Think of game-changers like Nintendo's Wii or Apple's iPod. They overturned our understanding of what a video game means and how we listen to music. This book shows that for truly breakthrough products and services, we must look beyond customers. It offers a fresh view of innovation thinking and practice.
Until now, the literature on innovation has focused either on radical innovation pushed by technology or incremental innovation pulled by the market. In Design-Driven Innovation: How to Compete by Radically Innovating What Things Means , Roberto Verganti introduces a third strategy, a radical shift in perspective that introduces a bold new way of competing. Design-driven innovations do not come from the market; they create new markets. They don't push new technologies; they push new meanings. It's about having a vision, and taking that vision to your customers. Think of game-changers like Nintendo's Wii or Apple's iPod. They overturned our understanding of what a video game means and how we listen to music. Customers had not asked for these new meanings, but once they experienced them, it was love at first sight. But where does the vision come from? With fascinating examples from leading European and American companies, Verganti shows that for truly breakthrough products and services, we must look beyond customers and users to those he calls 'interpreters' - the experts who deeply understand and shape the markets they work in. Design-Driven Innovation offers a provocative new view of innovation thinking and practice.
One of the Design Primers for Businesspeople. Eschewing the received wisdom that the customer is always right, Politecnico di Milano professor Verganti focuses on game-changing designs that up-end expectations and create entirely new markets... Verganti also includes a useful section on how executives can attempt to instigate their own programs of radical innovation. One of the Best Innovation and Design Books of 2009. - BusinessWeek, December 16, 2009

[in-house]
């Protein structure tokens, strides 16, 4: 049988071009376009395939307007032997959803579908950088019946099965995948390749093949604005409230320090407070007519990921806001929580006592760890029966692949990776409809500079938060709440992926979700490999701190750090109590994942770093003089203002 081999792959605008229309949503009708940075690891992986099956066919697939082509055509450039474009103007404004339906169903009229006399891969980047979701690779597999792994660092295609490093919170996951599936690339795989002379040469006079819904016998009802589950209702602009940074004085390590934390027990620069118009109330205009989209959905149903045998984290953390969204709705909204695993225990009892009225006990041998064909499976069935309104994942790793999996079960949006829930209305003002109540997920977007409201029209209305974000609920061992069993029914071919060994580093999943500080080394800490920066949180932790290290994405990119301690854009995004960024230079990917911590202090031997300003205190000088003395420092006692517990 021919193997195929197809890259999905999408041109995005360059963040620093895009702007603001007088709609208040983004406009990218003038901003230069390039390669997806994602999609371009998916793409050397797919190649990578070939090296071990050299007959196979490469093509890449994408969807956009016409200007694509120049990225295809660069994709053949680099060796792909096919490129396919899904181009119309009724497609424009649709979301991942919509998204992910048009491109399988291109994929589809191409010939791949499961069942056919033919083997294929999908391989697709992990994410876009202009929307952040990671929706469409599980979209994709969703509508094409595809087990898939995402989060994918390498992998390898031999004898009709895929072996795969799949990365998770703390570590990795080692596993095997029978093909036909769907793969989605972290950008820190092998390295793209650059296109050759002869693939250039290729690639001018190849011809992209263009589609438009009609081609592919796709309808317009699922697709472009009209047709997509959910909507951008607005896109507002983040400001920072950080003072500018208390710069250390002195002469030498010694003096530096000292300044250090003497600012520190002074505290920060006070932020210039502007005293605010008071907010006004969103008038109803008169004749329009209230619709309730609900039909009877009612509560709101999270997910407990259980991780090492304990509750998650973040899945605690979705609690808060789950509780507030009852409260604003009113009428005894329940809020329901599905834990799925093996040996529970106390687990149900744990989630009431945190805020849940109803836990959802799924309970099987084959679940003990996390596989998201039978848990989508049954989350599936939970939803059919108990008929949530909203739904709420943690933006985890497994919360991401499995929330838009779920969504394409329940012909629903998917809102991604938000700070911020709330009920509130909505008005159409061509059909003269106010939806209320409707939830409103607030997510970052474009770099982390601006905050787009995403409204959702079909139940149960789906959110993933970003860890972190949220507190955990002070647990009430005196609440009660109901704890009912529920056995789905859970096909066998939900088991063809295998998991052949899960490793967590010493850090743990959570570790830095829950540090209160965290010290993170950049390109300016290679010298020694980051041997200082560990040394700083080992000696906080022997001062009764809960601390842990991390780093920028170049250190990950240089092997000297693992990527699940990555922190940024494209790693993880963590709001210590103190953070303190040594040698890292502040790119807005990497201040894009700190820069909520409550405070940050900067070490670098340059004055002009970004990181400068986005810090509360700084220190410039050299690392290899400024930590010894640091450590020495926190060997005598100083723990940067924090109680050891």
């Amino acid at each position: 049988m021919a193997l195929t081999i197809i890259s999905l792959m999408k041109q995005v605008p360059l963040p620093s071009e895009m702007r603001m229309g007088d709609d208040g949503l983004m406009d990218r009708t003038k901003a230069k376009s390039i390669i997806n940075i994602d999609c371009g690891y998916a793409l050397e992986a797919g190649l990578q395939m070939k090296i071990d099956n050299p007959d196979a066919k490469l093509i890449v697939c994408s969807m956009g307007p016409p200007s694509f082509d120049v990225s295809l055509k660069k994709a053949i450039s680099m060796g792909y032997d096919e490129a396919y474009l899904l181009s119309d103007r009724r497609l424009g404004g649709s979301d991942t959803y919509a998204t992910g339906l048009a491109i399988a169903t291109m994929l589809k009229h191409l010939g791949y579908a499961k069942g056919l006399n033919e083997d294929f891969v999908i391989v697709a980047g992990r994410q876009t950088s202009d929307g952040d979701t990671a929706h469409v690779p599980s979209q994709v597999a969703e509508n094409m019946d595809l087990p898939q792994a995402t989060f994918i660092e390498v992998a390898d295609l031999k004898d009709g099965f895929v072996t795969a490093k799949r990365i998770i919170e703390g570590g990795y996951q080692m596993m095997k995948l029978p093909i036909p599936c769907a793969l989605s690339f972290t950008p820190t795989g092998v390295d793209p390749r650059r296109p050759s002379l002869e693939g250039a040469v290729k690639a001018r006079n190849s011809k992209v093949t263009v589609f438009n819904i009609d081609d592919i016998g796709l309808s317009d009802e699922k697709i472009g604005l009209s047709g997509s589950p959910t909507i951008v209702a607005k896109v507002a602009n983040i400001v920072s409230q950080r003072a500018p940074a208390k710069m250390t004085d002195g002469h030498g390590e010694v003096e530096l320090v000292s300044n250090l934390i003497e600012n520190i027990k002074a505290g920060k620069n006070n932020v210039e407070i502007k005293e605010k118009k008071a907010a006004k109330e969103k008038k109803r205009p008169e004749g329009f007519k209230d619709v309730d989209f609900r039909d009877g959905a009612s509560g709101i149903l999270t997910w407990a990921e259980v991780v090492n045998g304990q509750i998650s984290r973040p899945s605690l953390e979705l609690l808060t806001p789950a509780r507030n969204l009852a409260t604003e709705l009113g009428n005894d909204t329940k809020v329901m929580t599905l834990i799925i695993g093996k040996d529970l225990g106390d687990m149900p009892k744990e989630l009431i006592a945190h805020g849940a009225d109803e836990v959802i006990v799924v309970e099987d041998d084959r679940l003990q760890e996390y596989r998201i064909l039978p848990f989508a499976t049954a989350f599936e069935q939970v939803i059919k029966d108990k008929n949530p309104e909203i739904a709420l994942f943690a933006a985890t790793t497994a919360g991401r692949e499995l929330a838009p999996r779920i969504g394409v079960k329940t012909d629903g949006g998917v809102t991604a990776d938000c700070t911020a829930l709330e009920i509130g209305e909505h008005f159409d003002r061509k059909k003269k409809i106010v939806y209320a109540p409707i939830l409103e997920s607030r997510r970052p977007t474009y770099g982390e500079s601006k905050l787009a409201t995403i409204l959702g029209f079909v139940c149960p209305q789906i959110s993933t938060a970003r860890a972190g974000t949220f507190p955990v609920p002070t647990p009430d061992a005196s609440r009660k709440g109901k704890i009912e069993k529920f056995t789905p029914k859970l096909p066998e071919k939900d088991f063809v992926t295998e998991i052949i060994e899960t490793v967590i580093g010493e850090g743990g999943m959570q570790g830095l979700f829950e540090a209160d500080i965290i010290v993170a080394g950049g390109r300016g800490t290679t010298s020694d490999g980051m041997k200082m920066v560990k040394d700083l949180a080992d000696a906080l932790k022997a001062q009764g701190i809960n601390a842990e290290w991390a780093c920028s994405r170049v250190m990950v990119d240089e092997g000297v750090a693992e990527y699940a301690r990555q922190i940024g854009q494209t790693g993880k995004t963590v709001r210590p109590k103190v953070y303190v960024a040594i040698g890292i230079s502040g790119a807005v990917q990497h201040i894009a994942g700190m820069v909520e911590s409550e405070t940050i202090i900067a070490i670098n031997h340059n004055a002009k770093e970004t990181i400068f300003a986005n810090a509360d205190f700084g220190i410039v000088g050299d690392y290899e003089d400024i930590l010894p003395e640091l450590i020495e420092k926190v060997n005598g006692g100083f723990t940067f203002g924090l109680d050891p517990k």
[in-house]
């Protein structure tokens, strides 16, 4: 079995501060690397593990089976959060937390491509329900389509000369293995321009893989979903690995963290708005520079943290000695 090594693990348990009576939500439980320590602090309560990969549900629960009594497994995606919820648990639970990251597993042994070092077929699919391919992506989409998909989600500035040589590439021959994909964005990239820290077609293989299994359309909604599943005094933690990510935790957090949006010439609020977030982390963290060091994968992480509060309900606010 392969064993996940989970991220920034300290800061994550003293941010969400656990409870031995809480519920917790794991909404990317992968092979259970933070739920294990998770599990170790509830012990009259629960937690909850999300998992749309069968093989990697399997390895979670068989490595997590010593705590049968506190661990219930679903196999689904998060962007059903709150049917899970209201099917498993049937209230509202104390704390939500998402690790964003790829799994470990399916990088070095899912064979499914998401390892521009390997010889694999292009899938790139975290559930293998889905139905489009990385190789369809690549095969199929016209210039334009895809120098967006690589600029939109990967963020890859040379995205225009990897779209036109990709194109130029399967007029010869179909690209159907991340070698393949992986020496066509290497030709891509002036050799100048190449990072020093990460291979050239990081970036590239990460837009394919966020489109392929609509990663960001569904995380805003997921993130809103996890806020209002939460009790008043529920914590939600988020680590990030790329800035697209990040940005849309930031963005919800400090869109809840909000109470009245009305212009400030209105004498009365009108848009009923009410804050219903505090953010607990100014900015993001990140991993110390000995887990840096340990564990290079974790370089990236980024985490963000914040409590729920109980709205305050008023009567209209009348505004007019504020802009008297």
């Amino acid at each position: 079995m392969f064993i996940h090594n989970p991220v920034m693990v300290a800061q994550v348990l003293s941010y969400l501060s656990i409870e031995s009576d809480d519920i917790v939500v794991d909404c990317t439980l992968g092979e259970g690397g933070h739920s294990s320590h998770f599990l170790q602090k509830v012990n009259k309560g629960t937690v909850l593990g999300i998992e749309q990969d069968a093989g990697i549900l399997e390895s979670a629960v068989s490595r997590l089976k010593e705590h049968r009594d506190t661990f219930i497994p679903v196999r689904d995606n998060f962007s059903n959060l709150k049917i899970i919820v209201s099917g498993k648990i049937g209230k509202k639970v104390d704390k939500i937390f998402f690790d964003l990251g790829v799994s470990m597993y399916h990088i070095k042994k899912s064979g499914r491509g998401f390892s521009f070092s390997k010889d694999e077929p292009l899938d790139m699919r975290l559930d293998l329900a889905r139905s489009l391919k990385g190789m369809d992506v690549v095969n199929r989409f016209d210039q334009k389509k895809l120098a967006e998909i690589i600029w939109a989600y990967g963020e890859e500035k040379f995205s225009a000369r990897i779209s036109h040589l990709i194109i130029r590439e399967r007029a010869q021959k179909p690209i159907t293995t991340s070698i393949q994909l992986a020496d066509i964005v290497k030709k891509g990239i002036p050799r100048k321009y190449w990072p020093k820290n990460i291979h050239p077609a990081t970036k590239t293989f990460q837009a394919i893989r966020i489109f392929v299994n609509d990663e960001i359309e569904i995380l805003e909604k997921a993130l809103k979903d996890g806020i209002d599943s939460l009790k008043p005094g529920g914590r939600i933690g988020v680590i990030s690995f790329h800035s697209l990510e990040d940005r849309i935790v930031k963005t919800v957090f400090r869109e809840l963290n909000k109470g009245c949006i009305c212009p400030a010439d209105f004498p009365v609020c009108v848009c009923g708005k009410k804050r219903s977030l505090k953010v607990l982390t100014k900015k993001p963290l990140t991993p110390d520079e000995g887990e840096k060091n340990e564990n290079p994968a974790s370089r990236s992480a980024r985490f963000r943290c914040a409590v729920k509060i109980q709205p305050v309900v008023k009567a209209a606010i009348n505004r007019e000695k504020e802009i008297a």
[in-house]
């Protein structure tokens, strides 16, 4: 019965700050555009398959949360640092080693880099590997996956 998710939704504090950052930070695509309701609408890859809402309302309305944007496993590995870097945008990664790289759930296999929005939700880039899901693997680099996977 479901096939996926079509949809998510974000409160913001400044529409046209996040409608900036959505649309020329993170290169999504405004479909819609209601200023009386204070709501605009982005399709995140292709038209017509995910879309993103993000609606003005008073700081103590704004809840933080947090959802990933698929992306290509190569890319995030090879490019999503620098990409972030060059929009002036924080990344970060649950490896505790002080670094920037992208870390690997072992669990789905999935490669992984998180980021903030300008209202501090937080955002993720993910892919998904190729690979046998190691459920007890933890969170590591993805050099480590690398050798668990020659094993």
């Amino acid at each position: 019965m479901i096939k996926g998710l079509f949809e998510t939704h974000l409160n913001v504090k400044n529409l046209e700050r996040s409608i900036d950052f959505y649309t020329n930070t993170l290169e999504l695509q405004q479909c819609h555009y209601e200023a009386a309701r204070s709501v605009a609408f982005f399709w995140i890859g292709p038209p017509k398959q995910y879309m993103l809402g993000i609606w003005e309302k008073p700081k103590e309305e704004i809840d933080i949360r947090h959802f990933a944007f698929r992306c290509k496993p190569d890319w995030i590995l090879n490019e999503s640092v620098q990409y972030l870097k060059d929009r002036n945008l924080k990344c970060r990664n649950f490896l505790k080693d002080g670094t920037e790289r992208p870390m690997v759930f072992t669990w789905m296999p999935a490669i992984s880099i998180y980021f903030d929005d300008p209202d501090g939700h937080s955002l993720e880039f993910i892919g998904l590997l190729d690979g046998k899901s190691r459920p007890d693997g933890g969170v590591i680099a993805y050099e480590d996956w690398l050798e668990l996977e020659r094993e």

How should a company devise new meanings and create the designs to embody them? Mr. Verganti suggests that companies form relationships with interpreters --individuals and organizations looking at settings similar to the one in which the company's products would be used. For Mr. Verganti, it might be said, if life imitates art, corporate life should imitate the making of art. - The Wall Street Journal, October 9, 2009
If you follow Mr. Verganti's advice, it may take a while, but your competition will be left wondering how it was you managed to redefine (and capture) their business. - San Francisco Book Review, September 2009
Verganti ... tells how design innovators add unsolicited meaning that consumers don't even know they're craving - and they create products people can't live without. - BiZed, November-December 2009
One of the best books of the year is undoubtedly Design-Driven Innovation. In it Verganti attacks one of the central mysteries of innovation-how can a company successfully create a product that is a radical break from the past, and which shows the way to a new future? - John Caddell on The Customer Collective, August 12th 2009
Consumption-driven wealth and status are being replaced by identity, belonging, and a strong desire to contribute and do something meaningful rather than just acquire things. Roberto Verganti, in his new book, Design-Driven Innovation, argues that there is a Third Way of Innovation, driven by meaning, or to be more precise, by those cul
Table of contents
1. Design-Driven Innovation. An introduction Part One: The Strategy of Design-Driven Innovation 2. Design and Meanings. Innovating by making sense of things 3. Radical Pushes. Placing design-driven innovation in the strategy of a firm 4. Technology Epiphanies. The interplay between technology-push and design-driven innovation 5. The Value and the Challenges. Why companies do or do not invest in design-driven innovation Part Two: The Process of Design-Driven Innovation 6. The Interpreters. Doing research with the design discourse 7. Listening. Finding and attracting key interpreters 8. Interpreting. Developing your own vision 9. Addressing. Leveraging the seductive power of the interpreters Part Three: Building Design-Driven Capabilities 10. The Design-Driven Lab. How to start 11. Businesspeople. The key role of top executives and their culture
Roberto Verganti is Professor of Management of Innovationat Politecnico di Milano. He is the founder of PRoject Science,a consulting institute which advises global corporations on themanagement of strategic innovation, and is the author of manyarticles in scientific journals, as well as the article InnovatingThrough Design, published in the Harvard Business Review (December 2006).
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